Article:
Monday, 17 December 2012


When did you first consider yourself as a "writer"?
I first considered myself a writer once I finished a story. Lots of people say they want to write a book. Very few of them actually reach the end.

Do you work another job as well as your writing work?
I’m a doctor in real life, so I write on my days off when the kids are in school.

What is the name of your latest book, and if you had to summarise it in less than 20 words what would you say?
My latest book is A Soul for Chaos, the second book in The Soulbearer Trilogy. Dev thought that by moving Arden to Gravaria so she could learn how to control Loku, the chaos god whose soul inhabits her body, life would be simpler. Wrong.

Who is your publisher? or do you self publish?
I do a mix of both. I love the freedom of self-publishing, but I sometimes like a break from all the work. That’s why I love working with publishers—they take care of the editing, the cover art, the distribution, the reviews, some of the promo, etc.

How long does it usually take you to write a book, from the original idea to finishing writing it?
It truly depends on the story. I’ve written the rough draft of a novella in a weekend (about 60 pages), and I’ve taken 9 months to write a 300 page book. I’ve also written a 300 page book in 10 weeks while I was on maternity leave and caring for my son. I always have a buffet of ideas simmering in the back of my mind, so as soon as I finish one project, I’m more than ready to jump into the next one.

Which of your books were easier/harder to write than the others?
A Soul for Chaos has actually been the easiest book for me to write so far. The hardest was the sequel to Tangled Web (which still doesn’t have a title)

What can we expect from you in the future?  ie More books of the same genre? Books of a different genre?
Right now, I’m wrapping up a sexy contemporary romance before moving on to the final book in the Soulbearer Trilogy. I’m also working on a collection of short stories that are prequels to The Tears of Elios.

What genre would you place your books into?
Most of my books are fantasy and paranormal romances.

What made you decide to write that genre of book?
I like to write what I read. 

Do you have a favourite character from your books? and why are they your favourite?
Some of my favorite characters include Ranealya (from The Tears of Elios), Oni (from The Alchemy of Desire), and Azurha (from Tangled Web). They are all tough, independent women who didn’t need to be rescued by the hero. Instead of finding their knights in shining armor, they found men who were truly worthy of them.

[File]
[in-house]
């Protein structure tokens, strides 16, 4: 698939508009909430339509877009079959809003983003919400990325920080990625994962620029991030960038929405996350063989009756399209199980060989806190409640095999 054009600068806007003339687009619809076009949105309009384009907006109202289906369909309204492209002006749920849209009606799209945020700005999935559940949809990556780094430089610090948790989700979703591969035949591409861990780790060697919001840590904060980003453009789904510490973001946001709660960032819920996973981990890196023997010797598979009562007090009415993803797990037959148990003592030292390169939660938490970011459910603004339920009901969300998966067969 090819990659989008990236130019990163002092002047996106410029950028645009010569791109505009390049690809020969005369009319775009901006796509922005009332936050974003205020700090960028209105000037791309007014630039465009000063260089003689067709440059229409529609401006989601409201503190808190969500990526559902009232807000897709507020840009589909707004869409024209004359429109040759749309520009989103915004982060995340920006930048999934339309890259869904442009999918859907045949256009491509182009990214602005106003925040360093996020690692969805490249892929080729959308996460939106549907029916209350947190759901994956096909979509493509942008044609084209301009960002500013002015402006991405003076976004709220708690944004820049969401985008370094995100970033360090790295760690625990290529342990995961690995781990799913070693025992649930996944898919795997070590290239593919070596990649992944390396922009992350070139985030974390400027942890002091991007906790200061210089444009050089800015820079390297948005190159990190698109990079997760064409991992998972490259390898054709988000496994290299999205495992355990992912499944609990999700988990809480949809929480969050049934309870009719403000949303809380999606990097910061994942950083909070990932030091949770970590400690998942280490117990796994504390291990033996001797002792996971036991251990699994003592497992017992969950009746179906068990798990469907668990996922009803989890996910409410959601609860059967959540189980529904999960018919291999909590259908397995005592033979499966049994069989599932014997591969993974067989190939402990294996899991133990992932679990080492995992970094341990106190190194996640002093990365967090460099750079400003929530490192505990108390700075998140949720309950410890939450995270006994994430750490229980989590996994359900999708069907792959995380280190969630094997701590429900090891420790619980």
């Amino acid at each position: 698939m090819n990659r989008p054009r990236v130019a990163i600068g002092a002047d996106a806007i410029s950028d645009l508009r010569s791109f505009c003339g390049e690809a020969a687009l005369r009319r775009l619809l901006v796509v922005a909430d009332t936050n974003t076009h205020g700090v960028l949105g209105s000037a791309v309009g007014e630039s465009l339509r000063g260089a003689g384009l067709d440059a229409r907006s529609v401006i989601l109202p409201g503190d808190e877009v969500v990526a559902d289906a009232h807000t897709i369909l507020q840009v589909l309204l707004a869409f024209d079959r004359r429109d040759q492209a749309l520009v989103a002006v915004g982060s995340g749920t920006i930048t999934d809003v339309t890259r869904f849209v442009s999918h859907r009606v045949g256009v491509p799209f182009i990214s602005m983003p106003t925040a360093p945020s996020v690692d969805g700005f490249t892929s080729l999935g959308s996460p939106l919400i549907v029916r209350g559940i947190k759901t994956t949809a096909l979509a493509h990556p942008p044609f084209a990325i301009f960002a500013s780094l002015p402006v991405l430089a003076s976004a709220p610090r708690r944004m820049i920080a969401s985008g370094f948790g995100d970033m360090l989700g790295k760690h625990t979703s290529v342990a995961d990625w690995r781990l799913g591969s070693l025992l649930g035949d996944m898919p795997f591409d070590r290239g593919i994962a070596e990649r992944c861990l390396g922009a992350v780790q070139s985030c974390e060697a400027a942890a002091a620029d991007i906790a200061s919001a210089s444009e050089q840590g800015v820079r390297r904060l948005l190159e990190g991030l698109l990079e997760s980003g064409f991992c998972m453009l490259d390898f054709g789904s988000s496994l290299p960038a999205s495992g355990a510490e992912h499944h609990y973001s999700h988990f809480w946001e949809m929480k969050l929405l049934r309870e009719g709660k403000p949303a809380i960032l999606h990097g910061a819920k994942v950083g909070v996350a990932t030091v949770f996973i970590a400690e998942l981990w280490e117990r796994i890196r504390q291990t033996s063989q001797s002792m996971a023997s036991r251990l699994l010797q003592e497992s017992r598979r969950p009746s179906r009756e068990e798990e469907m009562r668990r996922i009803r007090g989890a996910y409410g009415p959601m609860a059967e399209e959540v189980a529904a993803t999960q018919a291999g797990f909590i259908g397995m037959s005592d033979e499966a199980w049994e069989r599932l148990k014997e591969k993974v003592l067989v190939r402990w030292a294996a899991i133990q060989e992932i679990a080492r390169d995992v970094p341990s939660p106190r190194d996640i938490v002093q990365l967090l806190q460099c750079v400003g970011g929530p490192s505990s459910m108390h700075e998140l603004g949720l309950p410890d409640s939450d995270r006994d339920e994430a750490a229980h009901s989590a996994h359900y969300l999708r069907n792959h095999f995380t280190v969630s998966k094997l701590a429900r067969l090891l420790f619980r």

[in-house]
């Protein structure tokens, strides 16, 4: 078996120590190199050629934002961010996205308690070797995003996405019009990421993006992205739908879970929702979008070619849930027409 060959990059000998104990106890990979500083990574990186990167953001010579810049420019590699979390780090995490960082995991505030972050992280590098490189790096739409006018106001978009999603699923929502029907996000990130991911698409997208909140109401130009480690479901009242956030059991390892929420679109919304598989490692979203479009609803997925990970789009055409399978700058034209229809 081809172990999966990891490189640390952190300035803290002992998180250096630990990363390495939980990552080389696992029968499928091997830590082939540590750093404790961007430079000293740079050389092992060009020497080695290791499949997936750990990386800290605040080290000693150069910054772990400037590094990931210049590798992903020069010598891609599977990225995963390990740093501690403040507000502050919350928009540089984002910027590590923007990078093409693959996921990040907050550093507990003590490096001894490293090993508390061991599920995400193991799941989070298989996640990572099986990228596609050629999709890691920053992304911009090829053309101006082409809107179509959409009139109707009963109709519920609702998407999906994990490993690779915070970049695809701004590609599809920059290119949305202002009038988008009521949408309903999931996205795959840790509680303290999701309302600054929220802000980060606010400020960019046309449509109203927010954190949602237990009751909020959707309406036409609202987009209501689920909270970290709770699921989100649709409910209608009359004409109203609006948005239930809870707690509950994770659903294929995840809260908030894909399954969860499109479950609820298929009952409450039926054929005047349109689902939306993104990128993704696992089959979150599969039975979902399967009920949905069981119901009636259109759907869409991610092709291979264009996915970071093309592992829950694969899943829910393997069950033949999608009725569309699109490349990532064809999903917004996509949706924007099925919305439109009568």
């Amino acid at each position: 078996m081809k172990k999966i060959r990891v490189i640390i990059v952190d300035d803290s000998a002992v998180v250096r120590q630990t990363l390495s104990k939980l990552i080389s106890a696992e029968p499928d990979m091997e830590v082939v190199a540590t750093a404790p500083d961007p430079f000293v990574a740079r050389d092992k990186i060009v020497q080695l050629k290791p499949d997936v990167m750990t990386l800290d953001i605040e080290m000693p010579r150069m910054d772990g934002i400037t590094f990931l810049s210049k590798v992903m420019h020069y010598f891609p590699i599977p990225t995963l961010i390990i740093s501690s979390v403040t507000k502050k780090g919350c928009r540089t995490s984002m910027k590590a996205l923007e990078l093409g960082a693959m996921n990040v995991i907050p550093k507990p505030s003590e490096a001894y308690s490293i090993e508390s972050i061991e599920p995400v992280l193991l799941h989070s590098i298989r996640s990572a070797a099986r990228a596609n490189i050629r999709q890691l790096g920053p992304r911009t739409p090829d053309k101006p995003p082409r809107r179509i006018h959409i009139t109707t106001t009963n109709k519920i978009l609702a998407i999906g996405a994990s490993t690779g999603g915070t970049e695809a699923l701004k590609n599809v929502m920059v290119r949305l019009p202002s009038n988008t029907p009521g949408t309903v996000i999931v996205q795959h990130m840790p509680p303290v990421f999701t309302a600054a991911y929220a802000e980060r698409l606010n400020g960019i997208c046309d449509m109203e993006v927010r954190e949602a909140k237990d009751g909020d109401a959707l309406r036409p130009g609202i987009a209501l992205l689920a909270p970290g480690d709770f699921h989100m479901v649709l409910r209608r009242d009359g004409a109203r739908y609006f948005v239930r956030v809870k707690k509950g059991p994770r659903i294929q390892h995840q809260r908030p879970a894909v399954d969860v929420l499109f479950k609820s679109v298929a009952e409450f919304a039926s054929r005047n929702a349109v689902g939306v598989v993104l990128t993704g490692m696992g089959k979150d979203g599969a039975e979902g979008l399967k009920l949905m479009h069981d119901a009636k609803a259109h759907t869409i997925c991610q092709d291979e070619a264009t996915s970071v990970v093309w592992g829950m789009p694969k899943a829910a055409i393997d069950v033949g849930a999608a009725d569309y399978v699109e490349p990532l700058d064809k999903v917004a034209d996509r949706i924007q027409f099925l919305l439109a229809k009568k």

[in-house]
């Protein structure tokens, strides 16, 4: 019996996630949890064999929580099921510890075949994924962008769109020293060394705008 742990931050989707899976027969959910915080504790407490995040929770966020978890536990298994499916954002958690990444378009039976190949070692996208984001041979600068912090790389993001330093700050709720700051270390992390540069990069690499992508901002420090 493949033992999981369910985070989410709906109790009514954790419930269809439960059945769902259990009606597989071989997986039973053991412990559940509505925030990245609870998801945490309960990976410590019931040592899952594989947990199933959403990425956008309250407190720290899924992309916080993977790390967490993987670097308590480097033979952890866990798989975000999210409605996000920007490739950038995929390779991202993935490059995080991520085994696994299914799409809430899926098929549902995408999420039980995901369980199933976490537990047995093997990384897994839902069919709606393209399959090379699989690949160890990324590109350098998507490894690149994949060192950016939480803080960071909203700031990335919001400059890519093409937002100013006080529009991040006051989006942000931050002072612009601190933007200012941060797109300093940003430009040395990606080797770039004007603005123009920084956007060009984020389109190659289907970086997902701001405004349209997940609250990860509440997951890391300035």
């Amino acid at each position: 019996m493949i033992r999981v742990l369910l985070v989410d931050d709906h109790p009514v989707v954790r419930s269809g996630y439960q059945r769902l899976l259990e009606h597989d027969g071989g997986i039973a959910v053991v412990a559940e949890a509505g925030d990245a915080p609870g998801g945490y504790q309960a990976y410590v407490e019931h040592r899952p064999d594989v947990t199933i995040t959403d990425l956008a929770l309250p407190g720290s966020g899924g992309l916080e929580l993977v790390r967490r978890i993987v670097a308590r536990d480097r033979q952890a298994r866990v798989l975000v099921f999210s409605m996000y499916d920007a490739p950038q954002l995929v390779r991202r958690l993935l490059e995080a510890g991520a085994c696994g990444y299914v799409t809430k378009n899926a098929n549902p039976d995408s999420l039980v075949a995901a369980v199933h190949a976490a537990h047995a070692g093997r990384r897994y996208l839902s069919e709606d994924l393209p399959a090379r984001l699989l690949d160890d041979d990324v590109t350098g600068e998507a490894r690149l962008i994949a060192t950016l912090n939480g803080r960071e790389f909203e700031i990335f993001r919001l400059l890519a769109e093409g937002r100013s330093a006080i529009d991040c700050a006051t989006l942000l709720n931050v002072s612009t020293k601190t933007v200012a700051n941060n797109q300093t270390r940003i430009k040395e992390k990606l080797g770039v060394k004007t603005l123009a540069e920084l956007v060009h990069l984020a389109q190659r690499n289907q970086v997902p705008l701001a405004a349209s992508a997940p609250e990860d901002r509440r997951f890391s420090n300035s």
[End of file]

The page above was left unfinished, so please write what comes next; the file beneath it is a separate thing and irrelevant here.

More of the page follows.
Where do you get your book plot ideas from?What/Who is your inspiration?
I almost always begin with a character. Usually, they are caught in a certain situation and they need my help to get out of it. Rarely, they just come to me saying, “Tell my story.” From there, I try to find a plot that fits. Usually, I look at movies or stories and wonder, “What if I changed X, Y, and Z?” From there, I build my story.

Do you have a certain routine you have for writing? ie You listen to music, sit in a certain chair?
As a working mom, I write wherever and whenever I can. I’ve been known to dictate books in my car, if needed. However, I write best in my office. I have an antique writing desk in front of a window overlooking the Cascades. I usually have a scented candle burning, and I prefer complete silence so I can totally immerse myself in my character’s world.

Do you gift books to readers to do reviews?
Absolutely! One of the hardest problems I’ve faced as an author was getting people to find my books. Once they do, they usually enjoy them. So I have no problems giving books to reviewers in exchange for their honest opinions because at least they’re reading the book and telling others about it.

Would you ever ask a reviewer to change their review if it was not all positive about your book/books?
Absolutely not! A review is an opinion, and every reader is entitled to his or her opinion so long as it’s well thought out. I admit, if someone wrote a review that said, “This book sucks because it has kissing”, I’d be a little miffed, but then, someone else might look at that and get all excited about it being a kissing book. The key is the “because”—without it, another reader may never what worked or didn’t work.

Do you basic plot/plan for your book, before you actually begin writing it out? Or do you let the writing flow and see where it takes the story?
I always plot out a book before writing. I usually start with an outline and go from there. My outlines, though, are very detailed and tend to run about 20-40 pages.

Where can readers follow you?

Your blog details? 

Your web site ? 

Your facebook page?

Your Twitter details? 

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